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reading a few articles on dynamic memory allocation for multidimensional arrays in c, I came across the following code snippet: (article link)

#define COLS 5

int (*rptr)[COLS];

    int main(void)
        {
            int nrows = 10;
            int row, col;
            rptr = malloc(nrows * COLS * sizeof(int));
            for (row = 0; row < nrows; row++)
              for (col = 0; col < COLS; col++)
                    rptr[row][col] = 17;
            return 0;
        }

Here, a multidimensinal array is defined as int (*rptr)[COLS] and then dynamically linked to malloc(nrows * COLS * sizeof(int)).

Now the question is that how does the pointing work, eg: if the pointing address start from 100,101,102...etc

(assuming int takes 1 byte for simplicity)

rptr[0] points to ->  100 
rptr[1] points to ->  105 

Does the compiler internally link the address accordingly based on the column size as soon as malloc(nrows * COLS * sizeof(int)) is executed?

Thanks

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If you have a modern C compiler (C99 will do) you can do the allocation much simpler, namely int (*rptr)[nrows] = malloc(sizeof(int[nrows][ncols])); where nrows and ncols can be variables. –  Jens Gustedt Jan 4 '12 at 11:40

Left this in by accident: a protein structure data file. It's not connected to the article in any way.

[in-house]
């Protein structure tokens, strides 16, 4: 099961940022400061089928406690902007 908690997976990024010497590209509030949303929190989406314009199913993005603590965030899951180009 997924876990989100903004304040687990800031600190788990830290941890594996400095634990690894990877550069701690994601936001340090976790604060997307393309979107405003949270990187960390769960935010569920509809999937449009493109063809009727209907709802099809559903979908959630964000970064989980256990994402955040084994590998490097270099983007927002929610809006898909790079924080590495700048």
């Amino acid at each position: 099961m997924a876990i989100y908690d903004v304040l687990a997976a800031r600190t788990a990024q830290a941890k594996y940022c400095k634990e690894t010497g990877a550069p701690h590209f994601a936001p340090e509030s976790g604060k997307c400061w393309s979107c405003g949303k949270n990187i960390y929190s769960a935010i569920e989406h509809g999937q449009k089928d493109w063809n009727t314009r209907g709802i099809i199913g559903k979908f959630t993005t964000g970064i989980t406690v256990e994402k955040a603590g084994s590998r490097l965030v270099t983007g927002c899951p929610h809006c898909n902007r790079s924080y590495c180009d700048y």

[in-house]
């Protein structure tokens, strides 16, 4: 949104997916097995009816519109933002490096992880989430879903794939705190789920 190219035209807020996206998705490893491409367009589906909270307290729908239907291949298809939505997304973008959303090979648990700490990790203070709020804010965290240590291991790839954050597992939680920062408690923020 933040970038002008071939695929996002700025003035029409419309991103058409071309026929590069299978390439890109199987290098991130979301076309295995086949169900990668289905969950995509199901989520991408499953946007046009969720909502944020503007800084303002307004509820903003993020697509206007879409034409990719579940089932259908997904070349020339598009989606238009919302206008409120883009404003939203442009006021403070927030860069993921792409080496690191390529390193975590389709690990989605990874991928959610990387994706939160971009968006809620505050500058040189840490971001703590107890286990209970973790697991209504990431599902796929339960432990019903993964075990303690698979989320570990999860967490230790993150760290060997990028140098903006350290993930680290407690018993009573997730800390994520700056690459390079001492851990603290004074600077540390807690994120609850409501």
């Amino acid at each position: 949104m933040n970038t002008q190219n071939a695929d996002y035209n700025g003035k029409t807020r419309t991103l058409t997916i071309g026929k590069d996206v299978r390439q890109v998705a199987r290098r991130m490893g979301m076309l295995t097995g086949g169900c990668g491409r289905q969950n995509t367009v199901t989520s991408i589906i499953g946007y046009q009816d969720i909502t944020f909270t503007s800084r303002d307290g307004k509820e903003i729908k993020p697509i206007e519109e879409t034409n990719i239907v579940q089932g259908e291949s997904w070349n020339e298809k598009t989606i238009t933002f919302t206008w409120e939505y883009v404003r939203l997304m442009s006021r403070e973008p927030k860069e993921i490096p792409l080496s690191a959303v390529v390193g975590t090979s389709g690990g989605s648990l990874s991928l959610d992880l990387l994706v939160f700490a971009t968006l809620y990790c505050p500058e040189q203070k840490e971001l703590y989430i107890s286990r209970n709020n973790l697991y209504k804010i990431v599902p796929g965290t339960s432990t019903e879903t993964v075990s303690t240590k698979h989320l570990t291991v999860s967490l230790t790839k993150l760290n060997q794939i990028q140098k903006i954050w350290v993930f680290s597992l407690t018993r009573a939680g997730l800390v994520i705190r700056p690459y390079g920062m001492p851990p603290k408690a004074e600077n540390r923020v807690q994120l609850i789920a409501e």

I think the question is nearly identical to stackoverflow.com/questions/917783/… (How do I work with dynamic multi-dimensional arrays in C?) –  Adriaan Jan 4 '12 at 11:50

1 Answer 1

up vote 3 down vote accepted

Consider this ordinary array allocation:

int* a = malloc(sizeof(int) * 10);

The type "int*" is of course a pointer to an int, and sizeof(*a) == sizeof(int). When we do a[3], this is converted to:

*(a + 3)

which (assuming sizeof(long)==sizeof(void*)) dereferences the address:

(long)a + 3*sizeof(*a) == (long)a + 3*sizeof(int)

The way to think about your sample code is that the type "int (*rptr)[COLS]" is a pointer to a (static, one dimensional) int array of size COLS. In other words, sizeof(*rptr) == COLS * sizeof(int). However, just as with the "int *", we can allocate an array of these fixed-size one-dimensional array objects. The indexing "rptr[row]" gets converted to:

*(rptr + row)

which dereferences the address:

(long)rptr + row*sizeof(*rptr) == (long)rptr + row*COLS*sizeof(int)

The resulting type is "int [COLS]", so it can be indexed into again by "[col]". The address calculation ends up being precisely what you want:

(long)rptr + row*COLS*sizeof(int) + col*sizeof(int)

This solution is mentioned at http://c-faq.com/aryptr/dynmuldimary.html, and only works if the number of columns (or in general, all but the first dimension) is fixed at compile time. The syntax gets a bit messy as the number of dimensions increases. If you need more than one dimension to be determined dynamically at runtime, see that page for other strategies.

share|improve this answer
    
No it also works for a dynamic number of columns if you have a modern C compiler that implements C99. –  Jens Gustedt Jan 4 '12 at 11:38

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